Glass Chin: Tribeca Review

One Zero Films
For all its impressive formal rigor, this modern-day noir fails to connect on an emotional level.

Corey Stoll plays a washed-up boxer who gets in over his head with criminal elements in Noah Buschel's stylistically audacious drama.

NEW YORK — Director-screenwriter Noah Buschel applies his distinctive measured style to his modern-day noir about a washed-up boxer who is in over his head due to his association with a loan-shark gangster for whom he works as a debt collector. But despite its superficial resemblance to Rocky, Glass Chin, receiving its world premiere at the Tribeca Film Festival, is a decidedly chillier affair likely to keep audiences at arm’s length.

Corey Stoll (House of Cards) plays the central role of Bud Gordon, now living in the down-scale environs of New Jersey with his girlfriend, Ellen (Marin Ireland), after his boxing career sputtered when he crumbled during a title fight. Besides working for JJ (Billy Crudup), a crooked restaurant owner fond of wearing shiny silver suits and rhapsodizing about the glories of digital technology, the hard-luck ex-fighter trains a young, up-and-coming boxer.

The slow-moving plot swings into motion when one of JJ’s delinquent clients turns up dead shortly after a late-night visit from Bud and the gangster’s high-strung henchman Roberto (Yul Vazquez). Bud is threatened with being framed for the murder unless he arranges for his boxer to take a fall in the first round.

Although the film is redolent of any number of '40s- and '50s-era thrillers, Buschel is less interested in the plot mechanics than in conveying a despairing mood. Bud, whose relationship with his loyal girlfriend falls apart after he engages in a tryst with JJ’s sexy barmaid Mae (Kelly Lynch), is a flawed anti-hero who nonetheless remains sympathetic thanks to Stoll’s engaging performance.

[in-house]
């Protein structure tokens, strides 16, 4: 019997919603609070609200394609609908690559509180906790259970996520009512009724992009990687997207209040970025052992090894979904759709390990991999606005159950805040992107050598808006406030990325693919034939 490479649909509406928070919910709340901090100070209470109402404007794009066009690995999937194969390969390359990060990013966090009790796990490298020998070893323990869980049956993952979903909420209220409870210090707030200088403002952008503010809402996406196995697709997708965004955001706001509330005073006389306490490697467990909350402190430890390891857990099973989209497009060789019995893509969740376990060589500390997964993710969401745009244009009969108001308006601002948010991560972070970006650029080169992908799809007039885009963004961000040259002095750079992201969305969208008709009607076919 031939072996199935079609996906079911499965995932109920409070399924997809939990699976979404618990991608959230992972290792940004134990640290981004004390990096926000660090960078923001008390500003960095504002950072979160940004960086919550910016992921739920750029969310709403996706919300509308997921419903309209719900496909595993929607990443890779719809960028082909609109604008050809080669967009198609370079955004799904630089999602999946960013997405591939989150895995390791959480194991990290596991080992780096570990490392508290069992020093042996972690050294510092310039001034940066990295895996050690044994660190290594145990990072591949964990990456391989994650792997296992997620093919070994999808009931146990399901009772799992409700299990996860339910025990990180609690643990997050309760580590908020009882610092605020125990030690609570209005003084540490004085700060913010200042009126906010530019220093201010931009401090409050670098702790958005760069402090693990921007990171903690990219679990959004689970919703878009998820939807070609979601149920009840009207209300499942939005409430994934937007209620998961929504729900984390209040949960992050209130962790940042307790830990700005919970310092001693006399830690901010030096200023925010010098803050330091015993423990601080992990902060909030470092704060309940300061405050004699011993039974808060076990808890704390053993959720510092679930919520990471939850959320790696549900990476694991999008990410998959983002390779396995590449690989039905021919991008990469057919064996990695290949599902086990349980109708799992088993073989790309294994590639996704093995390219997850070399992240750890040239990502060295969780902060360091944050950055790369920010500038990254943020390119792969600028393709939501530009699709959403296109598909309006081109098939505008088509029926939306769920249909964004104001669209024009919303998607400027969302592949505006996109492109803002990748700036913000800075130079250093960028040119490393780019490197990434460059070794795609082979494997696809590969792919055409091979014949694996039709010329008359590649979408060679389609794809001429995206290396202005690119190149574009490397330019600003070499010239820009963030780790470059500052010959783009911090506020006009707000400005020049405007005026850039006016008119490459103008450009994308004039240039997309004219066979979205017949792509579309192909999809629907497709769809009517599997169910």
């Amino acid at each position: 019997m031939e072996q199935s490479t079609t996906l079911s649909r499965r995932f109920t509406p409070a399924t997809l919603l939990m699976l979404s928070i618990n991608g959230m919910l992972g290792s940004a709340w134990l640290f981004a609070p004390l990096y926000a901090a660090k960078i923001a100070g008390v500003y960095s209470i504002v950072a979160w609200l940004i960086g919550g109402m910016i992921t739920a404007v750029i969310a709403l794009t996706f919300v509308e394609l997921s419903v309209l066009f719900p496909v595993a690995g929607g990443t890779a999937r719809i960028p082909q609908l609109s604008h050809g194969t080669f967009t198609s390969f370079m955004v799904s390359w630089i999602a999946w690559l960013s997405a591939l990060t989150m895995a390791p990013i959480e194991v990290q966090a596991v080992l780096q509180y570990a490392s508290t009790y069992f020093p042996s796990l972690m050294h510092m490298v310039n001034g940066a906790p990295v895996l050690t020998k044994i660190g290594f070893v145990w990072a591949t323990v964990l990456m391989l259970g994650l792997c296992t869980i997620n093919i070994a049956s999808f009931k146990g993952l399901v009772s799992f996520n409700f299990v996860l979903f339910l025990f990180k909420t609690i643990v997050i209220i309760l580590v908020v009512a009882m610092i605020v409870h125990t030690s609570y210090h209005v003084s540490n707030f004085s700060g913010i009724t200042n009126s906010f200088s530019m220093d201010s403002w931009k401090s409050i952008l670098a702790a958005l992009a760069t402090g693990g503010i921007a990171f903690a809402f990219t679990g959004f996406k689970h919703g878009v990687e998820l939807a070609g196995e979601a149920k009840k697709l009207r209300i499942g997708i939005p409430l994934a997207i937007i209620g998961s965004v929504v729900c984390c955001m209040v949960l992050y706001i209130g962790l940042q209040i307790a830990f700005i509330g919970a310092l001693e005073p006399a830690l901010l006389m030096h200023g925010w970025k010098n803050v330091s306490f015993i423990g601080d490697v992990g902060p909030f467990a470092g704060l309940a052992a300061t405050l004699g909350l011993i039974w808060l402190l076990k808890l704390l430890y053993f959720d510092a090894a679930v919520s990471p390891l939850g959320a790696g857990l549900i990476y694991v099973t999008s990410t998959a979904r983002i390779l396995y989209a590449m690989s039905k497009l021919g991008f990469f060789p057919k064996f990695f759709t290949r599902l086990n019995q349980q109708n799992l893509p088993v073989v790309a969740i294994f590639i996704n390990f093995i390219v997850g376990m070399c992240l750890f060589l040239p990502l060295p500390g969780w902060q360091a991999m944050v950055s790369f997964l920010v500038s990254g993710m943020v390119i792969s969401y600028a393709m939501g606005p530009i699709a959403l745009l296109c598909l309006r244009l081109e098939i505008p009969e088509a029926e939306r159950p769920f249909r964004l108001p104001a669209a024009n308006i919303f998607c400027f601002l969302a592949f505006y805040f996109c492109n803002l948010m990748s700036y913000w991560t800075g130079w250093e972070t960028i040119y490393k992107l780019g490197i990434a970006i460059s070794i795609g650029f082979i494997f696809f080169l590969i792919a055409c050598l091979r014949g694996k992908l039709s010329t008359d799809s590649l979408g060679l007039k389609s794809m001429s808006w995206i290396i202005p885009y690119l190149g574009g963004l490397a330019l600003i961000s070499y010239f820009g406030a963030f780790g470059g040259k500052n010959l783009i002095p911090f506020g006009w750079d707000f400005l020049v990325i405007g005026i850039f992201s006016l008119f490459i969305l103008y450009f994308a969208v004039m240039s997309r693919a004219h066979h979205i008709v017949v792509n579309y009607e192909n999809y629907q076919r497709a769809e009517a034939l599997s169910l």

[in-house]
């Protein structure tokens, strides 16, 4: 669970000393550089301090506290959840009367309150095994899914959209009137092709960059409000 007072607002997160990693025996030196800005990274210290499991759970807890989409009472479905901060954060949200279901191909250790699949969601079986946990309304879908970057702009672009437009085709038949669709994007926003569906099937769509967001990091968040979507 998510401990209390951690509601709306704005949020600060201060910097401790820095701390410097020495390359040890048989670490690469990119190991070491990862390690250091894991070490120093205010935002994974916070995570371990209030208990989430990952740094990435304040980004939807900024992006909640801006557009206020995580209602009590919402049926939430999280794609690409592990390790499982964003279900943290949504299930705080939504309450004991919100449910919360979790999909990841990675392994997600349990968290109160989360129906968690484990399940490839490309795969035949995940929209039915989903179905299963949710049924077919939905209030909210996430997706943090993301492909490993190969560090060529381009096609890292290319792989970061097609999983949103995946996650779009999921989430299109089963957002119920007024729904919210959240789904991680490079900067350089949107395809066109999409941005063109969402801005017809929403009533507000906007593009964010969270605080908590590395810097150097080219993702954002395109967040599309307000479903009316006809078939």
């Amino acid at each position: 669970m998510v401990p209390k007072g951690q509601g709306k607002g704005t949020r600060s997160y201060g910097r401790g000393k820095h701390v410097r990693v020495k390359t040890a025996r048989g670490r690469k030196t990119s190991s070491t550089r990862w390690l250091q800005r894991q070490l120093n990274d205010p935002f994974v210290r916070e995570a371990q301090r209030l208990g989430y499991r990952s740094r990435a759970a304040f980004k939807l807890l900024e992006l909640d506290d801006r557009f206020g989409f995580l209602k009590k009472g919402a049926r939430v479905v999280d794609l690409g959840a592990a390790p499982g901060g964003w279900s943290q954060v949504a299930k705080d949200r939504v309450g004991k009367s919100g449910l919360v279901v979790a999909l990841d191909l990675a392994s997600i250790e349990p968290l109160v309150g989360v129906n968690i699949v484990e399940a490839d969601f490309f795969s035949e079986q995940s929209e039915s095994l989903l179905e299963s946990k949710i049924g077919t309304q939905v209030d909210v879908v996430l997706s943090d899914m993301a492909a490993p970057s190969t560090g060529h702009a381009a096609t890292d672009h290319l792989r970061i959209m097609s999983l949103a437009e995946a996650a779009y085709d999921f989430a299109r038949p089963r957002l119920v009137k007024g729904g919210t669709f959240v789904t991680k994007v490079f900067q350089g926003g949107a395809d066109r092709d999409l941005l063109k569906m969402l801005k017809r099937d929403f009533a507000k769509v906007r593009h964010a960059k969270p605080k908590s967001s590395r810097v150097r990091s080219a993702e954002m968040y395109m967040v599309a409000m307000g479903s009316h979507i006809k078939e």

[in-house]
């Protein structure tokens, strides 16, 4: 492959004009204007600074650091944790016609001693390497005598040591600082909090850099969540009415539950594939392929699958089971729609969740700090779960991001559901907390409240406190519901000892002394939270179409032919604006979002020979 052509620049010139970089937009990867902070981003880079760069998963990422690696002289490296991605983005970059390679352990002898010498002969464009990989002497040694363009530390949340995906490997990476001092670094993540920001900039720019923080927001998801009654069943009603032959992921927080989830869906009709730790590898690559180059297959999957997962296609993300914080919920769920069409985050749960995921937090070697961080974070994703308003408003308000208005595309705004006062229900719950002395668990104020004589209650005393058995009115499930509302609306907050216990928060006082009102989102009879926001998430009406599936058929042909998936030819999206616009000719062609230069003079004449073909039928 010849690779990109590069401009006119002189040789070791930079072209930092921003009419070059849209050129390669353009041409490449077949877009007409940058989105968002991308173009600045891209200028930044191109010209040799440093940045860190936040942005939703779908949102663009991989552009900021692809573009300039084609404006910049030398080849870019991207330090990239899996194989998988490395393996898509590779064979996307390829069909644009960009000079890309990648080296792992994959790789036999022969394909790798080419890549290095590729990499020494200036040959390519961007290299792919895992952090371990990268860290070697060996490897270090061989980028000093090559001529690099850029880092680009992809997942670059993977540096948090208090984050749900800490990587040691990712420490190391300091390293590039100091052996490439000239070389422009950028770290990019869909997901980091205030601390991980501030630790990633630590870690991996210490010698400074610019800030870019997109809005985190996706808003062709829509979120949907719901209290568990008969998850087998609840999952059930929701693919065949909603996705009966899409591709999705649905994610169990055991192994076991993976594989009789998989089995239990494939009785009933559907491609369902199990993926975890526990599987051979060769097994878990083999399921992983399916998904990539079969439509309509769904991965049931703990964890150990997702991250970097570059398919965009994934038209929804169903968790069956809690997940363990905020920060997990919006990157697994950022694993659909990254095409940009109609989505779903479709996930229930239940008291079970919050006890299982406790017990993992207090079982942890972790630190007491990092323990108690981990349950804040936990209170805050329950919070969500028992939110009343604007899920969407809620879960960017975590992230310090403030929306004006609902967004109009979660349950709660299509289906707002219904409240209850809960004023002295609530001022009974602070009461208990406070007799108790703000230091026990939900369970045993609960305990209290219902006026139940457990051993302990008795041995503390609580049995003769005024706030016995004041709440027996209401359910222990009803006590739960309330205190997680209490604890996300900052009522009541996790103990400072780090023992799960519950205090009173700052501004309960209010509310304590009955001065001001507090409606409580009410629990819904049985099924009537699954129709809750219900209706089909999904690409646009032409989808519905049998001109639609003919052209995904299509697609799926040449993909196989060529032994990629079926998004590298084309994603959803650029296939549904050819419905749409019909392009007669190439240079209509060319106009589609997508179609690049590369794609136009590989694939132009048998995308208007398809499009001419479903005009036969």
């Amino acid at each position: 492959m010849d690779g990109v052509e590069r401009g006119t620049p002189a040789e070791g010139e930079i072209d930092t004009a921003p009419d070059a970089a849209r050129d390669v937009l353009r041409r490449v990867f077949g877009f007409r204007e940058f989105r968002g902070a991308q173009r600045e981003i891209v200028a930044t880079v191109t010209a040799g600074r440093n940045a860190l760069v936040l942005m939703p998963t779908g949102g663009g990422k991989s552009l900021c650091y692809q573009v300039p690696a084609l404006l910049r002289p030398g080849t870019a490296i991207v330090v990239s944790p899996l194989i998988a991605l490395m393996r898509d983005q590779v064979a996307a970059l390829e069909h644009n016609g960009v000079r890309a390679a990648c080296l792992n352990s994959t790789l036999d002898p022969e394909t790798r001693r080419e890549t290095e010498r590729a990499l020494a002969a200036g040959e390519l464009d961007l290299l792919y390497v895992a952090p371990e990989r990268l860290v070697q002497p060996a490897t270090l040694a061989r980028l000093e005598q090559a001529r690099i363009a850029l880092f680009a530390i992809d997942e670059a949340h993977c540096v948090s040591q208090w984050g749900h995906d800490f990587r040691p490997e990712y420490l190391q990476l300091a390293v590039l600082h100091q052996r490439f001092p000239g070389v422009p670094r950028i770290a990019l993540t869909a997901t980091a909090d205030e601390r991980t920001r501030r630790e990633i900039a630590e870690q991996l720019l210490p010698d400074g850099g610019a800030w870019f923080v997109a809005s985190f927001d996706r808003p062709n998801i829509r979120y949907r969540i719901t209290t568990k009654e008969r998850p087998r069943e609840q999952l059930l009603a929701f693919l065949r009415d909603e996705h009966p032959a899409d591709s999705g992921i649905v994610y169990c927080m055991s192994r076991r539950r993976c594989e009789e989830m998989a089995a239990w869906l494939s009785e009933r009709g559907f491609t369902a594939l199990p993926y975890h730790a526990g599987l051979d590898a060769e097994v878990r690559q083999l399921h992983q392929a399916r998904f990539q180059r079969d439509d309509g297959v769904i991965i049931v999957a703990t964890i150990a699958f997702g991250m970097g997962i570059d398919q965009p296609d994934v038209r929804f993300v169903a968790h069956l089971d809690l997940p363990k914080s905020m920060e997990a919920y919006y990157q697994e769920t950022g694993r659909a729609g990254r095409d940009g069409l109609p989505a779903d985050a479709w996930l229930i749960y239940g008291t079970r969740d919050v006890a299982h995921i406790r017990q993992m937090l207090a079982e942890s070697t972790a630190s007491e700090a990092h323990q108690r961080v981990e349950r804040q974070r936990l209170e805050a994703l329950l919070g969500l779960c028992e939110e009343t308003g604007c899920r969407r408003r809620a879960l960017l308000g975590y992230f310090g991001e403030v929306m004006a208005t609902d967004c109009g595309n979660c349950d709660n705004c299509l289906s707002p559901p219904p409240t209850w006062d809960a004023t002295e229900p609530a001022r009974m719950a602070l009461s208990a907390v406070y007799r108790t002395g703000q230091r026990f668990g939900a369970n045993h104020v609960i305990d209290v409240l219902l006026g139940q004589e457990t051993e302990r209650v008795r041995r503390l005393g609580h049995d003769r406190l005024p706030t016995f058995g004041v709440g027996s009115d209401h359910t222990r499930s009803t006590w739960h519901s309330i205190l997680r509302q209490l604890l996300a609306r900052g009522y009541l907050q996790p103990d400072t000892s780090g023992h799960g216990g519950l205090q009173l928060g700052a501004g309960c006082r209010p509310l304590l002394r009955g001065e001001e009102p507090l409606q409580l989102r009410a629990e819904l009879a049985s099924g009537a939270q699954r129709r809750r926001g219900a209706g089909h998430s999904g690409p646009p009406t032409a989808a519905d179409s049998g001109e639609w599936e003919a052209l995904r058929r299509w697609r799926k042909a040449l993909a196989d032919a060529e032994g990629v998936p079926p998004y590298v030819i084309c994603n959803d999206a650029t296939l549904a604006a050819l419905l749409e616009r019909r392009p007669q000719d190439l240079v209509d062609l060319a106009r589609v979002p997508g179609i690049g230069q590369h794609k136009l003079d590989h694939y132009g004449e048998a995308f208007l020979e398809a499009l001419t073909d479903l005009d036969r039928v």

As with previous efforts, such as the acclaimed The Missing Person (2009) and last year's Sparrow’s Dance, the filmmaker indulges in long takes, slow pacing and having the actors disconcertingly deliver long stretches of dialogue directly into the camera. The varied visual palette ranges from desaturated colors for the Manhattan sequences to warmer, browner tones for the ones set in New Jersey.

But despite its impressive formalistic rigor, the film fails to connect on an emotional level, with even the tragic ending failing to move us as it should. For all its admirable elements, from its quietly sly dark humor to the superb supporting performances — including Crudup’s supremely self-possessed gangster, Ireland’s warmly supportive girlfriend and David Johansen’s brief but vivid turn as a hapless debtor — Glass Chin ultimately fails to go the distance.

Venue: Tribeca Film Festival (ONEZERO FILMS)

Cast: Corey Stoll, Billy Crudup, Kelly Lynch, Yul Vazquez, Marin Ireland, Halley Feiffer, David Johansen, John Douglas Thompson

Director-screenwriter: Noah Buschel

Producers: Louise Runge, Samantha Housman, Susan A. Stover

Executive producer: Lois J. Drabkin

Director of photography: Ryan Samul

Editor: Jennifer Ruff

Production designer: Maya Sigel

Costume designer: Liz Vastola

Not rated, 87 minutes

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